Issue #54 contributorsFrom the newsroom


Contributors to issue #54 of ARTE!Brasileiros

Editorial: In the debacle...By Patricia Rousseaux


Read the editorial of the new edition, by Patricia Rousseaux, Editorial Director of arte!brasileiros

everything is fightBy Fabio Cypriano


In the book “What comes after the farce?”, Hal Foster analyzes the effects of Trumpism on the North American arts scene and points out forms of resistance

First the gestures, then the wordsBy Marcos Grinspum Ferraz


Benjamin Seroussi, director of Casa do Povo, talks about the reasons why the cultural center started to act directly, not only in the virtual environment, during the crisis caused by the pandemic (and by the government) and highlights the difficulties and solutions to finance the activities

Lives, a necessary tormentThe newsroom

The Virtual in the Pandemic

In times of intense virtual action by institutions and art professionals, we selected some initiatives that stood out in this context.

A vast public archive on curation in BrazilBy Marcos Grinspum Ferraz

The Virtual in the Pandemic

In more than a hundred interviews conducted virtually with curators, Raphael Fonseca presents the plurality of professionals in the country, their stories, research and the difficulties of working in a very precarious market.

The power of empathyBy Fabio Cypriano


Images made by Madalena Schwartz of the 1970s São Paulo trans scene reveal the photographer's complicity with people in front of her camera

The Grace of FaithClaudinei Roberto da Silva


Max Wíllà Morais elaborates a universe based on the invisible and the visible, in the ritualized rescue of his Afro-Diasporic ancestry, of his syncretic religiosity and in the organization of a world that gives new and sensual meaning to the subjects on which he works.

“It happens that we are cannibals!”, says the tropicalist pop by Glauco RodriguesBy Leonor Amarante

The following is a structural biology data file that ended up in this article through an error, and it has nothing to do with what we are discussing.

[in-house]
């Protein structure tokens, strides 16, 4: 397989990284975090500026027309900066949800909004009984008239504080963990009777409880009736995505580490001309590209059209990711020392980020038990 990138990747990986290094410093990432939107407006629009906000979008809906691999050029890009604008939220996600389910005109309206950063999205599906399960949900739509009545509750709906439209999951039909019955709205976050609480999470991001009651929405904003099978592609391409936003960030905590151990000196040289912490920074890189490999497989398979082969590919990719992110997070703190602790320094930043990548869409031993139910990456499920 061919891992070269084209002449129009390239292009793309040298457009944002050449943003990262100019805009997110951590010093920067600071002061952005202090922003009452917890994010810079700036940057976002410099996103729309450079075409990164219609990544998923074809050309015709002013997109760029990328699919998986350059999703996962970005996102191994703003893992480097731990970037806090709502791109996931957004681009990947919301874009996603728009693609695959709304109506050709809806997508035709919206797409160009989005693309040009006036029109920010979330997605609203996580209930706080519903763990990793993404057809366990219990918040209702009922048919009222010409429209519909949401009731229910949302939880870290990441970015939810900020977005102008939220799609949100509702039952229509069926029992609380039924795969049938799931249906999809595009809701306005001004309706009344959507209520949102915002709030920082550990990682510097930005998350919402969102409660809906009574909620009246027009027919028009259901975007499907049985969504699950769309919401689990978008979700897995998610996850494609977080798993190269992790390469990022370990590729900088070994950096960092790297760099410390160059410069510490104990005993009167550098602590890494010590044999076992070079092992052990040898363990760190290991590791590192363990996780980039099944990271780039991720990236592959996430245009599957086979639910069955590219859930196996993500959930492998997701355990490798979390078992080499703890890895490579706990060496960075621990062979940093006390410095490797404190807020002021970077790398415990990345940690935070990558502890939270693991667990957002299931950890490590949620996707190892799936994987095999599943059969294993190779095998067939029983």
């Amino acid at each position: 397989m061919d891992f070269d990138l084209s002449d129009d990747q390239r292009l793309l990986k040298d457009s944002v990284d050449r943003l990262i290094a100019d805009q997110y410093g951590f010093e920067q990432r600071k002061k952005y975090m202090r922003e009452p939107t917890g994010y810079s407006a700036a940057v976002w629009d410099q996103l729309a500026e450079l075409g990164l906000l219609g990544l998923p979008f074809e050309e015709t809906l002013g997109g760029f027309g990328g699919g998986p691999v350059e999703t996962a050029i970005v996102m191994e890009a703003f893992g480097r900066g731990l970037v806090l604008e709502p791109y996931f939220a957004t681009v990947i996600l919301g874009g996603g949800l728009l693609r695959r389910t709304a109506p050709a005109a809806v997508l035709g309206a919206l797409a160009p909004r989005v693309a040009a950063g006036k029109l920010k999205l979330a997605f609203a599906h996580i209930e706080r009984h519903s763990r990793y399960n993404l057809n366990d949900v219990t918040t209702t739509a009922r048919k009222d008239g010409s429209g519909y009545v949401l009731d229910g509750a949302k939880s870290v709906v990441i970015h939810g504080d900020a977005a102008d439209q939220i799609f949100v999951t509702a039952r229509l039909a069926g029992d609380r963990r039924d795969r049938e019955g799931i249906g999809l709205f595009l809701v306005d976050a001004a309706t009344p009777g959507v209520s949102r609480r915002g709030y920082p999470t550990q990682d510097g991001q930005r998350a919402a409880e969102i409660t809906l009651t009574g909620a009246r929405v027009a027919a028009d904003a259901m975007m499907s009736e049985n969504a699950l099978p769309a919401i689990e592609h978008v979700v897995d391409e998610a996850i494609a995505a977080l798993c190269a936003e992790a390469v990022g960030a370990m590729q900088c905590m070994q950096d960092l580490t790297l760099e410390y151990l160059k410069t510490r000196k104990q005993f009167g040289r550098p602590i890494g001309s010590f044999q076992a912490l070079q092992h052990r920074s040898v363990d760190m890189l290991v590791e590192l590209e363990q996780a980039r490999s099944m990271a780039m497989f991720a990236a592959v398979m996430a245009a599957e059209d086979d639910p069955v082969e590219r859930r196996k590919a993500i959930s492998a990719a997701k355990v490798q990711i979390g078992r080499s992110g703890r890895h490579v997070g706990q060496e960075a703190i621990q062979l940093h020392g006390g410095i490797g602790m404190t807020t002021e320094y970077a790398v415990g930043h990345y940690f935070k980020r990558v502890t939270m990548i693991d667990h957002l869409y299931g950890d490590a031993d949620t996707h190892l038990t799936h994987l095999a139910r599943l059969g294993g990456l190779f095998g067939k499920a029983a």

Considered a current artist by French critic Nicolas Bourriaud, Rodrigues carnivalized the visual history of Brazil within an eclectic world, sometimes exhilarating, sometimes apocalyptic.

Infinito Vai: a unique approach to the history of Brazilian architectureBy Leonor Amarante


Curated by Guilherme Wisnik and Fernando Serapião, the show is divided into six sections based on verses of songs that marked different periods of national culture.

Will robots be the artists of the future?by Miguel Groisman


Art made by Artificial Intelligence generates reflections on the nature of creativity, the importance of experience in creation and the ethical barriers of technological development

The (non)market of inclusionBy Giulia Garcia


Artists reflect on the dilemmas of including people with disabilities in the world of arts and talk about ableism and accessibility in aesthetic experiences

Matarazzo City, contemporary art and neoliberalismBy Pollyanna Quintella


Based on the luxurious real estate project being built in São Paulo, the curator and researcher points to the dangerous use of contemporary art by neoliberal logic, questions the capitalist model that claims to “defend” diversity and discusses the precariousness of labor relations.

An extraordinary “ordinary” lifeThe newsroom


About a month after the death of the British critic and curator Guy Brett, Chilean curator Alexia Tala writes about the personality and thought of one of the most important figures for the diffusion of Latin American art, especially Brazilian art, in European lands.

A centenary passing in white cloudsBy Tadeu Chiarelli


A look at the friendship between Ismael Nery and Murilo Mendes, which began in 1921, demonstrates that there is still much to be studied and written about the particular development of surrealism in Brazil.

Mapping the roles of subversionBy Maria Hirszman


Deops activity between the 1920s and 1950s is brought together by historian Maria Luiza Tucci Carneiro to analyze the directions of the graphic arts of resistance in Brazil

Rodrigo Naves talks about his new book, “Van Gogh: Salvation through Painting”By Gabriel San Martin


The writer proposes that, more than representing the difficulties of his life, Van Gogh had as his motive the creation of compositions linked to an attempt at salvation through work, the basis of Calvinist thought.